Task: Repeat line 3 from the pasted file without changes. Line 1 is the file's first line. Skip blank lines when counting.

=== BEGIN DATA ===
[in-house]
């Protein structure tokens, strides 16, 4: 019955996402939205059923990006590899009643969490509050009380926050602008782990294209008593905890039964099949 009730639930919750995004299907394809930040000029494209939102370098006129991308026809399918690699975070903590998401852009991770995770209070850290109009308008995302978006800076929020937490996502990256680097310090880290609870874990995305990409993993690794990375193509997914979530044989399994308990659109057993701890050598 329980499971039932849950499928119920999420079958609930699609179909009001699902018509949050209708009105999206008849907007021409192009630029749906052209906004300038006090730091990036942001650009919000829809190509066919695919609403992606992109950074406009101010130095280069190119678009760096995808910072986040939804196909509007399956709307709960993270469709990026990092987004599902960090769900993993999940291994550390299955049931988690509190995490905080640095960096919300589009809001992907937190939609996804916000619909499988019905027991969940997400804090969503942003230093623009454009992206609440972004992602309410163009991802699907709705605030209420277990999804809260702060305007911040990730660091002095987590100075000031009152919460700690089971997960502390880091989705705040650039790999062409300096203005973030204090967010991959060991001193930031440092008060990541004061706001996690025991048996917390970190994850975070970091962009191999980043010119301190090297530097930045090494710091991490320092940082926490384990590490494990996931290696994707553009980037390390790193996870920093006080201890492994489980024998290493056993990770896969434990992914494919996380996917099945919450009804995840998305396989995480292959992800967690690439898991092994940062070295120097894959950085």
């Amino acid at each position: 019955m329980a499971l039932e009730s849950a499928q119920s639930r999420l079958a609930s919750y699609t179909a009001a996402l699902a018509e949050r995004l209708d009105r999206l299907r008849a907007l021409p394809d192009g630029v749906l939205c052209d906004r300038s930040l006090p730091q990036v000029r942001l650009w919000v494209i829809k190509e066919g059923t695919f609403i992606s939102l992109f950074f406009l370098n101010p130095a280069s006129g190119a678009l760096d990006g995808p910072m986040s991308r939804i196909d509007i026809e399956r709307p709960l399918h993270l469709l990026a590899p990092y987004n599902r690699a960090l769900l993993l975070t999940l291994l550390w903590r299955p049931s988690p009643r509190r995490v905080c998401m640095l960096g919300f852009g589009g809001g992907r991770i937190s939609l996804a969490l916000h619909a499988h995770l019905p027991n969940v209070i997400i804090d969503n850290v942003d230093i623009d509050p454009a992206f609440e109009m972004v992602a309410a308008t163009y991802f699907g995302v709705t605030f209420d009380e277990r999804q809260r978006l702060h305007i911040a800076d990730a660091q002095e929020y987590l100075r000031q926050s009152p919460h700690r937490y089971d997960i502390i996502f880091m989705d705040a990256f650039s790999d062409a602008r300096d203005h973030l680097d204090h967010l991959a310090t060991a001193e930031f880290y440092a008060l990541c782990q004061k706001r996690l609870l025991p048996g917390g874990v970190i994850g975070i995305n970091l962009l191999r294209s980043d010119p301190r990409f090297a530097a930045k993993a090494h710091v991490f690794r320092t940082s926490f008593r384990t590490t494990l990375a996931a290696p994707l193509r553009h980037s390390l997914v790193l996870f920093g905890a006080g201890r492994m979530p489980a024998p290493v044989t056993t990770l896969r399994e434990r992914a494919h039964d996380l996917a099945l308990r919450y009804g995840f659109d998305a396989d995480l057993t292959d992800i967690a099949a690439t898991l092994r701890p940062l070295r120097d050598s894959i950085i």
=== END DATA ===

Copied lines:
């Amino acid at each position: 019955m329980a499971l039932e009730s849950a499928q119920s639930r999420l079958a609930s919750y699609t179909a009001a996402l699902a018509e949050r995004l209708d009105r999206l299907r008849a907007l021409p394809d192009g630029v749906l939205c052209d906004r300038s930040l006090p730091q990036v000029r942001l650009w919000v494209i829809k190509e066919g059923t695919f609403i992606s939102l992109f950074f406009l370098n101010p130095a280069s006129g190119a678009l760096d990006g995808p910072m986040s991308r939804i196909d509007i026809e399956r709307p709960l399918h993270l469709l990026a590899p990092y987004n599902r690699a960090l769900l993993l975070t999940l291994l550390w903590r299955p049931s988690p009643r509190r995490v905080c998401m640095l960096g919300f852009g589009g809001g992907r991770i937190s939609l996804a969490l916000h619909a499988h995770l019905p027991n969940v209070i997400i804090d969503n850290v942003d230093i623009d509050p454009a992206f609440e109009m972004v992602a309410a308008t163009y991802f699907g995302v709705t605030f209420d009380e277990r999804q809260r978006l702060h305007i911040a800076d990730a660091q002095e929020y987590l100075r000031q926050s009152p919460h700690r937490y089971d997960i502390i996502f880091m989705d705040a990256f650039s790999d062409a602008r300096d203005h973030l680097d204090h967010l991959a310090t060991a001193e930031f880290y440092a008060l990541c782990q004061k706001r996690l609870l025991p048996g917390g874990v970190i994850g975070i995305n970091l962009l191999r294209s980043d010119p301190r990409f090297a530097a930045k993993a090494h710091v991490f690794r320092t940082s926490f008593r384990t590490t494990l990375a996931a290696p994707l193509r553009h980037s390390l997914v790193l996870f920093g905890a006080g201890r492994m979530p489980a024998p290493v044989t056993t990770l896969r399994e434990r992914a494919h039964d996380l996917a099945l308990r919450y009804g995840f659109d998305a396989d995480l057993t292959d992800i967690a099949a690439t898991l092994r701890p940062l070295r120097d050598s894959i950085i």